University of Southern California – Dornsife College of Letters, Arts and Sciences

USC Dornsife College of Letters, Arts and Sciences is the heart of the University of Southern California. The largest, oldest and most diverse of USC’s 19 schools, USC Dornsife is composed of more than 30 departments and dozens of research centers and institutes. USC Dornsife is home to approximately 10,000 undergraduate and graduate students and more than 750 faculty members with expertise across a spectrum of academic fields.

Our frontline scholars are working to find solutions to society’s toughest challenges by advancing human health, preserving and improving our environment, and strengthening our communities. Together, we are defining scholarship of consequence for the 21st century.

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Displaying 41 - 49 of 49 articles

Jumping to conclusions. Does GDP mislead us? Antoine Gady/Flickr

The science of happiness can trump GDP as a guide for policy

Our feelings of self-worth and contentment are no longer the preserve of writers and artists. Science has made measurement of our well-being a viable alternative to the banalities of economic output.
A Christmas service in Manhattan. Mike Segar /REUTERS

Celebrating Christmas in an age of religious extremism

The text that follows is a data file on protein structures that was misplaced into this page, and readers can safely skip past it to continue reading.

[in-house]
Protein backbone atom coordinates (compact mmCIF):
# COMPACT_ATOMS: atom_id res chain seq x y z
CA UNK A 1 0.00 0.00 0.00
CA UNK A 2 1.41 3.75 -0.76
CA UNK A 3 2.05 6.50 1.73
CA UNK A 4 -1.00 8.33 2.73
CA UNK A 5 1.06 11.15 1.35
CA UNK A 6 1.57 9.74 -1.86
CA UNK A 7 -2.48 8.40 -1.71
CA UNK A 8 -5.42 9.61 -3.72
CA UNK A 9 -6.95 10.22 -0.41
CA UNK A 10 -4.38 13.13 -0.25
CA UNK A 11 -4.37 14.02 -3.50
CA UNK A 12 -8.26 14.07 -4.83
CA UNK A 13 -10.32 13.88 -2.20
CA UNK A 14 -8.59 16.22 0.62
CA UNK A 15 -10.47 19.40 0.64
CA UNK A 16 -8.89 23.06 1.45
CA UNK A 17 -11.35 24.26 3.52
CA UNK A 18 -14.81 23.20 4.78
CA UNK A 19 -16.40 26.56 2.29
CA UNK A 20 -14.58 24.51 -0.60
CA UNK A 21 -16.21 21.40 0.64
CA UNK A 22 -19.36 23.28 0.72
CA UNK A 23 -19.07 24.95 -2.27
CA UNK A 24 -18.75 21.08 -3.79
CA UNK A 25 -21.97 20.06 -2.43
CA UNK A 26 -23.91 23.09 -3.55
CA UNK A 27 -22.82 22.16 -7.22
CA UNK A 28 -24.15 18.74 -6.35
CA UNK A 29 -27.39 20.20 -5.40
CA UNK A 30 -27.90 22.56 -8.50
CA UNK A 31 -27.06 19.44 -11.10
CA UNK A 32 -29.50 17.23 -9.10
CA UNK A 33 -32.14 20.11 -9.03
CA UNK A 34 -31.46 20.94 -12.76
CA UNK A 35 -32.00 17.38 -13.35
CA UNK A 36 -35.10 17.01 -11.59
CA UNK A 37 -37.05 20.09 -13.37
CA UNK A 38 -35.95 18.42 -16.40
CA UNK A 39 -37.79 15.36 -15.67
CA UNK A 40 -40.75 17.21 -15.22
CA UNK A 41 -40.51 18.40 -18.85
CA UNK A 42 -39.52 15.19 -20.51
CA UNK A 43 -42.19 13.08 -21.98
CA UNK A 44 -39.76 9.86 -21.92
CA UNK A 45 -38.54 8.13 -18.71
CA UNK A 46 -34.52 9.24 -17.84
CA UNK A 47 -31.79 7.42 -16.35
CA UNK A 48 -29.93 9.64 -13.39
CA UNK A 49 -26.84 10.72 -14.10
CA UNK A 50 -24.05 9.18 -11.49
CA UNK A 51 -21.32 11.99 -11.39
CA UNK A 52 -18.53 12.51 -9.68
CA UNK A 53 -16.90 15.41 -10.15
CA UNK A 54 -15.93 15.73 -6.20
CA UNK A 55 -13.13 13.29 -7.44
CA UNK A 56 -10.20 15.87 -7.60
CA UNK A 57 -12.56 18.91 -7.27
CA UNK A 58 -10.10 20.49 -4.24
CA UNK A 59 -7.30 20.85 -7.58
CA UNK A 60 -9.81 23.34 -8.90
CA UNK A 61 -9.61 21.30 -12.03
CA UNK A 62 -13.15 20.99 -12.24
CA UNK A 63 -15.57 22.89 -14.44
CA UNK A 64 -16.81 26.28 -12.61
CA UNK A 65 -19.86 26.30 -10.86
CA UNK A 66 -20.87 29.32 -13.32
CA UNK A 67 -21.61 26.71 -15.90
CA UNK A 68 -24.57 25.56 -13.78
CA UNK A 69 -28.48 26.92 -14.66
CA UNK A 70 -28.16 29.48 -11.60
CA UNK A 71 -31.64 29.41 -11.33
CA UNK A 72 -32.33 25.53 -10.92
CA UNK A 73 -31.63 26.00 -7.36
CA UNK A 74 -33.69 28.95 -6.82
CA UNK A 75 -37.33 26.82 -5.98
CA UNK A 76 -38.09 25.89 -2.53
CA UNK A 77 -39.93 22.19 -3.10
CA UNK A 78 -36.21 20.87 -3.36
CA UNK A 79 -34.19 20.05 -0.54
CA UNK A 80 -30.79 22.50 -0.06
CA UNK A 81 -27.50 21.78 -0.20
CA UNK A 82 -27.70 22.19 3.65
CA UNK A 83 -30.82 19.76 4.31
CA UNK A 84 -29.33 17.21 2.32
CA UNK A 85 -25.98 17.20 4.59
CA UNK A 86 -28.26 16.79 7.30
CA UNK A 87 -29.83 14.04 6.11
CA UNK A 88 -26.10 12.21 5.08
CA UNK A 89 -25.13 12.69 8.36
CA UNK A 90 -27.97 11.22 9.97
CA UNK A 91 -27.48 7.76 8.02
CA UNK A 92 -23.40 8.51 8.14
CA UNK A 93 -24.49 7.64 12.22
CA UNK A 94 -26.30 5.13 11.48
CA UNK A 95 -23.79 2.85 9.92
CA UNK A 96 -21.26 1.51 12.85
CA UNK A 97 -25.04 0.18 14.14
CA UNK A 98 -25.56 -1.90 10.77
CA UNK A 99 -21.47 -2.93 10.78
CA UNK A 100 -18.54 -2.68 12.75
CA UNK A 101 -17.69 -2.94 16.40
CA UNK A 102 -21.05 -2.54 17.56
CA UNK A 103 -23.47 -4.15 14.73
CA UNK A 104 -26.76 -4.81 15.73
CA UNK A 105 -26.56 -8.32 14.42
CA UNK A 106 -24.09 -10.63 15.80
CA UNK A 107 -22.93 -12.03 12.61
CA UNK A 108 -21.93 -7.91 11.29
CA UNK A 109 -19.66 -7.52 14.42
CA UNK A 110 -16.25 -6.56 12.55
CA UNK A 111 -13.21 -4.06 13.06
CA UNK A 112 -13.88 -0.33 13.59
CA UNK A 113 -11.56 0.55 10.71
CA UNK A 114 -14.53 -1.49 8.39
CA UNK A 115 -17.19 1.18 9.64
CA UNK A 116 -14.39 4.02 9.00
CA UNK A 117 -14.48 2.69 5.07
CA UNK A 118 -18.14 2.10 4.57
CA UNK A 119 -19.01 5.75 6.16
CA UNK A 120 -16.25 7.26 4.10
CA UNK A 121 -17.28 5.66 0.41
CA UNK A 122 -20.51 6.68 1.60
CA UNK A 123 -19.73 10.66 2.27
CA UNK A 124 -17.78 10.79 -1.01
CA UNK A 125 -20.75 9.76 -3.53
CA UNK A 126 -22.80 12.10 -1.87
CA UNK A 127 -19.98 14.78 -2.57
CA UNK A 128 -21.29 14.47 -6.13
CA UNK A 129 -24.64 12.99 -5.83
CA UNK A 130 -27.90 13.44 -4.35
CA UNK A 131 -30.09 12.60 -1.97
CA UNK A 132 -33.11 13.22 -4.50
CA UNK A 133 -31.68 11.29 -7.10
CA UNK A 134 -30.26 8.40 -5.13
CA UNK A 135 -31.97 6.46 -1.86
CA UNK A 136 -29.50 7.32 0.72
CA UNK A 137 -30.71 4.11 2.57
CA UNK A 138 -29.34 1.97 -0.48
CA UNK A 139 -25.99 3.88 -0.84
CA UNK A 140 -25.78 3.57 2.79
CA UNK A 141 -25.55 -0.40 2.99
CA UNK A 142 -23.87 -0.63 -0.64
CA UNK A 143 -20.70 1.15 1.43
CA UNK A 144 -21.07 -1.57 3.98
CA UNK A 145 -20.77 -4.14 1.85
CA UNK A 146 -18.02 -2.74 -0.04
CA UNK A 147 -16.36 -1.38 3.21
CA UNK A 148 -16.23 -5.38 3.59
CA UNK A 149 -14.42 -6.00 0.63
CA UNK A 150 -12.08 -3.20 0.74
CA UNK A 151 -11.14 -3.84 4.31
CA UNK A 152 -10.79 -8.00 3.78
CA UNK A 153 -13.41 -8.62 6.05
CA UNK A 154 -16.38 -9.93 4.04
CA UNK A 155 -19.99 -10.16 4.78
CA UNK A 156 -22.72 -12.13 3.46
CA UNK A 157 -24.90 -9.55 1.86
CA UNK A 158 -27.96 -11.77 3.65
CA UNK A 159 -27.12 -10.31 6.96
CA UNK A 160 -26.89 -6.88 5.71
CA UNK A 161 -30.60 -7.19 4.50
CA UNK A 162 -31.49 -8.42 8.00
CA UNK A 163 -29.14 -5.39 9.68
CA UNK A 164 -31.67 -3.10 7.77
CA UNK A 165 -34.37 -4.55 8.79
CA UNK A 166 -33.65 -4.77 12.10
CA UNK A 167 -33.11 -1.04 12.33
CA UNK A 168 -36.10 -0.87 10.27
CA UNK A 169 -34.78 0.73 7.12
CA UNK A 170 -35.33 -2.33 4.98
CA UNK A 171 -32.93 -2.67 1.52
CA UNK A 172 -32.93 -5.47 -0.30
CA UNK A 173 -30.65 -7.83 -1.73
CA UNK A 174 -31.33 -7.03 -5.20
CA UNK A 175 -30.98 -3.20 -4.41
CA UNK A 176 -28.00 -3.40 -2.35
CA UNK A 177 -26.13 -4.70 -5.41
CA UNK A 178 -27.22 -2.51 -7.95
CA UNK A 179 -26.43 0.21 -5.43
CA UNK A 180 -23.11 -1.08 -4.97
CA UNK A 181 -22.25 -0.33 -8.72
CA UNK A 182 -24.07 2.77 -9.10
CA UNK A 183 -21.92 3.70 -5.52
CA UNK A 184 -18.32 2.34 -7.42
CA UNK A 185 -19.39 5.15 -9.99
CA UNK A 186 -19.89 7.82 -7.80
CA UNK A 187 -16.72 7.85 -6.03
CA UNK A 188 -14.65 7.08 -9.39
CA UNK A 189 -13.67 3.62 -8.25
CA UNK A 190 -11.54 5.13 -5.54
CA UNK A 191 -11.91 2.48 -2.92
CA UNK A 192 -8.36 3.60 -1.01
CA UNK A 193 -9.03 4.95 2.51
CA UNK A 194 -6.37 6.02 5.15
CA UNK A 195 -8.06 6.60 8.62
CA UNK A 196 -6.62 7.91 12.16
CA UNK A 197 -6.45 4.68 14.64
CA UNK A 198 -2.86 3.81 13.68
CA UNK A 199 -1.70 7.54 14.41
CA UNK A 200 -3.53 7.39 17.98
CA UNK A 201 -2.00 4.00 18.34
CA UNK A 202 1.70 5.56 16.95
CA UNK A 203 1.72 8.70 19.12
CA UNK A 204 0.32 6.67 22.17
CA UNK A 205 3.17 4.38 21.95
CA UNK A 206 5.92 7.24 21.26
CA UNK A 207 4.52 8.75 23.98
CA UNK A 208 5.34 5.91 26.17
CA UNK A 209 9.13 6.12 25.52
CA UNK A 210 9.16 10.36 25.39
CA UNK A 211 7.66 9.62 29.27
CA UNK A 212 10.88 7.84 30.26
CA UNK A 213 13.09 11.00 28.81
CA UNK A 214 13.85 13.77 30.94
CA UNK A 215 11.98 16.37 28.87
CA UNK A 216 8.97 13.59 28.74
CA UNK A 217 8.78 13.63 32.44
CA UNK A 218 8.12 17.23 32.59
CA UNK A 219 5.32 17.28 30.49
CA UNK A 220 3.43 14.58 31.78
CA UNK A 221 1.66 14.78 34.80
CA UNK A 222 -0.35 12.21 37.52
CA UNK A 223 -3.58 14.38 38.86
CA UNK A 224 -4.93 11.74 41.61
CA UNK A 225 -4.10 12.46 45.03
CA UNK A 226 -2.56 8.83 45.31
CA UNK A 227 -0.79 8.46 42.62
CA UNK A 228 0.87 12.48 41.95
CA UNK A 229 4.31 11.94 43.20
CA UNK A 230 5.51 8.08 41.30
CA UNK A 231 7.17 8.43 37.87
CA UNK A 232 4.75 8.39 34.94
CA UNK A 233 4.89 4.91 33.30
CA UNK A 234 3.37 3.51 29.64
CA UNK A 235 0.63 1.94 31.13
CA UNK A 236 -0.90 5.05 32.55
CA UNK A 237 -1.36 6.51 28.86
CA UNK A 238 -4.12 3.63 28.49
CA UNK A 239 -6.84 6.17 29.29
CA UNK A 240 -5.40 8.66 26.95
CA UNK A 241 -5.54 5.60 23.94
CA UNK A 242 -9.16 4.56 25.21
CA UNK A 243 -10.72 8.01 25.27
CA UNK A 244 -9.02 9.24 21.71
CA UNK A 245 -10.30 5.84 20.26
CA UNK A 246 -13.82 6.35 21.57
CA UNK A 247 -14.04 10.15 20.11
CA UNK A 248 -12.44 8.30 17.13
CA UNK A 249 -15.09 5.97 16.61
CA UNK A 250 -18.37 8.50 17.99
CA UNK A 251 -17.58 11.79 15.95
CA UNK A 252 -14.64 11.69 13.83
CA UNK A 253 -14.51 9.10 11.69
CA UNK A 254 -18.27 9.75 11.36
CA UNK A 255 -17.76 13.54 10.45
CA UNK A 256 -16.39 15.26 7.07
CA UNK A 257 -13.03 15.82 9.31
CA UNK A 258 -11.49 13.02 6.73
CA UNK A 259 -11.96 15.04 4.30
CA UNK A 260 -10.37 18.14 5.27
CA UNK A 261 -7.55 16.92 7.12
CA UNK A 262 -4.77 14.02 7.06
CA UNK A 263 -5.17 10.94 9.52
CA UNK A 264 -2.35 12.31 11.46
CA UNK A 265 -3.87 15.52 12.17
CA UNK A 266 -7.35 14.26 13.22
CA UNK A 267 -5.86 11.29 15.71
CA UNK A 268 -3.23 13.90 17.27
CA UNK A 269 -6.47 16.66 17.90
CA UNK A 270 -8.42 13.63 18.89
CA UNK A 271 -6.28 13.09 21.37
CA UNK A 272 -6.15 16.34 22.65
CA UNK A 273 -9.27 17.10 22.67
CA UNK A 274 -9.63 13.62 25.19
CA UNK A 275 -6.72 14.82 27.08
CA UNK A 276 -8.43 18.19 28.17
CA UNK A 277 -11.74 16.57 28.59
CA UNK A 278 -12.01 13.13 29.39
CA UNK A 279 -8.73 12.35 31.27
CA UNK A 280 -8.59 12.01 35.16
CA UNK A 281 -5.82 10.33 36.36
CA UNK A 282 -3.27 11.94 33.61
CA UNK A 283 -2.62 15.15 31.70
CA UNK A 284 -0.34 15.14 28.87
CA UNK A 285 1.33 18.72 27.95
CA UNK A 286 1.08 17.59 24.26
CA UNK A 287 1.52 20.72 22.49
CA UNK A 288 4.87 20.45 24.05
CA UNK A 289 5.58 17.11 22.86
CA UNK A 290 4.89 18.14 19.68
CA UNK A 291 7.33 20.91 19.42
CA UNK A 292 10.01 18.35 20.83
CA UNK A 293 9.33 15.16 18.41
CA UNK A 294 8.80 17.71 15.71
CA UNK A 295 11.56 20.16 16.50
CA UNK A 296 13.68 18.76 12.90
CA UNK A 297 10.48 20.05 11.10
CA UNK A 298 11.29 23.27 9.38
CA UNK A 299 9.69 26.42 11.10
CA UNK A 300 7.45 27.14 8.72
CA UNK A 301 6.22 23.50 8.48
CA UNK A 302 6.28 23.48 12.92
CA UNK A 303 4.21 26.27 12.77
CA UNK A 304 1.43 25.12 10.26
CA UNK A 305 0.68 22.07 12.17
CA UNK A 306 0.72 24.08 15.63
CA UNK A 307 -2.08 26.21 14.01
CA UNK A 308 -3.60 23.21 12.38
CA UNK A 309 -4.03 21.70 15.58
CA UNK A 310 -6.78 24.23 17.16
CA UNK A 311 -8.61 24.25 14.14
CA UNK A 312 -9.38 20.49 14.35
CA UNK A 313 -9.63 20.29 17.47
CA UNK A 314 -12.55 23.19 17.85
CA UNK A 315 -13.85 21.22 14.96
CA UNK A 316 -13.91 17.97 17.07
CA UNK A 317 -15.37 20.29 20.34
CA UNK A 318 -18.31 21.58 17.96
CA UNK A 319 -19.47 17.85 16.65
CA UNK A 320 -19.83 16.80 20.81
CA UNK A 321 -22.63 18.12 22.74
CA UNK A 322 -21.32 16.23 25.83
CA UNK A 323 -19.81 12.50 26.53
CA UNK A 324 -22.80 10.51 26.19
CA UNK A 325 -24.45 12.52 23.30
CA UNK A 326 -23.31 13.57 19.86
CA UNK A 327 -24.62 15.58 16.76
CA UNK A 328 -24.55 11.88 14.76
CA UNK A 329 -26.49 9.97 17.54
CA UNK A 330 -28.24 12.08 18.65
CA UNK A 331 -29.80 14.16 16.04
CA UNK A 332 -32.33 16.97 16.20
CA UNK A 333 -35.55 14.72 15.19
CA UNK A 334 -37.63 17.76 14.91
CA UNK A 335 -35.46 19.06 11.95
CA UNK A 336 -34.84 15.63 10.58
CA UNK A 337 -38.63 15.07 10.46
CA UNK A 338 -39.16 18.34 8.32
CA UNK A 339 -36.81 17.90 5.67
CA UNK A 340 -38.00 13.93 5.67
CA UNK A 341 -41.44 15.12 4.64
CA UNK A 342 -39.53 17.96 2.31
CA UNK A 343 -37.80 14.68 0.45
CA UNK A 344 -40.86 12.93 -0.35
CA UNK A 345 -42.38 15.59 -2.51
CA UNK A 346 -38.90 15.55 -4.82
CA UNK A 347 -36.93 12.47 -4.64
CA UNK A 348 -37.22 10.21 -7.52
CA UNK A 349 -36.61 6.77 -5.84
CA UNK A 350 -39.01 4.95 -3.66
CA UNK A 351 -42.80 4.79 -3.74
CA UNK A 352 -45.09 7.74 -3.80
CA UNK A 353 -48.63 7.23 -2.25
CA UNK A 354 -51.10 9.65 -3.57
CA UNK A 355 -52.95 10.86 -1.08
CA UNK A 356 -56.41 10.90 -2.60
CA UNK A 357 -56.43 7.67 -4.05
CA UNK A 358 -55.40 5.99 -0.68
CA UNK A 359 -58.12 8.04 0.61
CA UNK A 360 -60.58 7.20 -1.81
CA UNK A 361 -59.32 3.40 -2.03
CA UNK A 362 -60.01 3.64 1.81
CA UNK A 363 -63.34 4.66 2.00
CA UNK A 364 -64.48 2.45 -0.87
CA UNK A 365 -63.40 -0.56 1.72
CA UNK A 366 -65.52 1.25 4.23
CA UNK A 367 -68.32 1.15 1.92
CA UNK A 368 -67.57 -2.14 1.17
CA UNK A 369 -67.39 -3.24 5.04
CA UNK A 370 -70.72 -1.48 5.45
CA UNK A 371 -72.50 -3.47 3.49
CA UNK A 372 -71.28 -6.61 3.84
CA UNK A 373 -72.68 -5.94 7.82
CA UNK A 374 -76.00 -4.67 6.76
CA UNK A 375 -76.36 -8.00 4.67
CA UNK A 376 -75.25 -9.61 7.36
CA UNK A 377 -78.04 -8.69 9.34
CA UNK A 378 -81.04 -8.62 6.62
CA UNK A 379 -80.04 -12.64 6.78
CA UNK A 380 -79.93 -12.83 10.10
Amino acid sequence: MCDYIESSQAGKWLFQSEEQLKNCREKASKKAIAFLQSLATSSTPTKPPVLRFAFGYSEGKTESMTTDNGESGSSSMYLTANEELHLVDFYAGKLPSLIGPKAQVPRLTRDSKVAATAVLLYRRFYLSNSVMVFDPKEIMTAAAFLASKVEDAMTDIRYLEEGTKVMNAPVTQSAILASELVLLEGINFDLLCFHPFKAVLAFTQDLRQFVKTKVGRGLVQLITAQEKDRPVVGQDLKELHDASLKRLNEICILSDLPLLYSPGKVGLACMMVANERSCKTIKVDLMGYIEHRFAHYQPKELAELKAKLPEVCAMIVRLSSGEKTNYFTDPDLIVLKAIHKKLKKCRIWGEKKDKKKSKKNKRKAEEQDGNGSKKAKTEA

How should we celebrate Christmas during a time when religious extremism inspires terrorist attacks and young people are abandoning the church?
If African pupils get a quality good education, it can benefit their long-term health. Noor Khamis/Reuters

More African children are going to school – but is quantity a distraction from quality?

If Malawian children do not learn basic skills like reading, will this harm them in the long term? Recent evidence suggests the answer is yes – at least in terms of their health.
Studies have shown that mentioning misinformation – even in the process of combating it – can cause it to stick in listeners’ minds. from www.shutterstock.com

The media fuels vaccination myths – by trying to correct them

Studies show that the more familiar we become with false information, the more likely we are to later remember it as fact.
Five-year-old Dahlia Zabrano-Tercero at a July vigil for young Central American migrants in California. David Maung/EPA

Life for child migrants is even harder beyond the US border

Between 2003 and 2011, 8,000 to 40,000 unaccompanied migrant children from Central America were stopped every year on the southern border of the US. When this number boomed to more than 57,000 during the…
The poorest 20% of Australians own just 1% of total household wealth. AAP

The Boom: Australians dramatically misperceive wealth inequality

Lost amidst the chatter about carbon taxes, mining regulation, and the “two-speed economy” is a much more elemental question—at heart, what kind of society do Australians really want to live in? In particular…
Ever had that needling feeling other people just don’t get you? Mick Tsikas/AAPimage

I (don’t) feel your pain: does Botox put the brakes on empathy?

The quest for physical beauty holds powerful sway, driving us to spend billions annually on a dizzying array of cosmetic procedures to improve on the hand that nature dealt us. But could it affect our…

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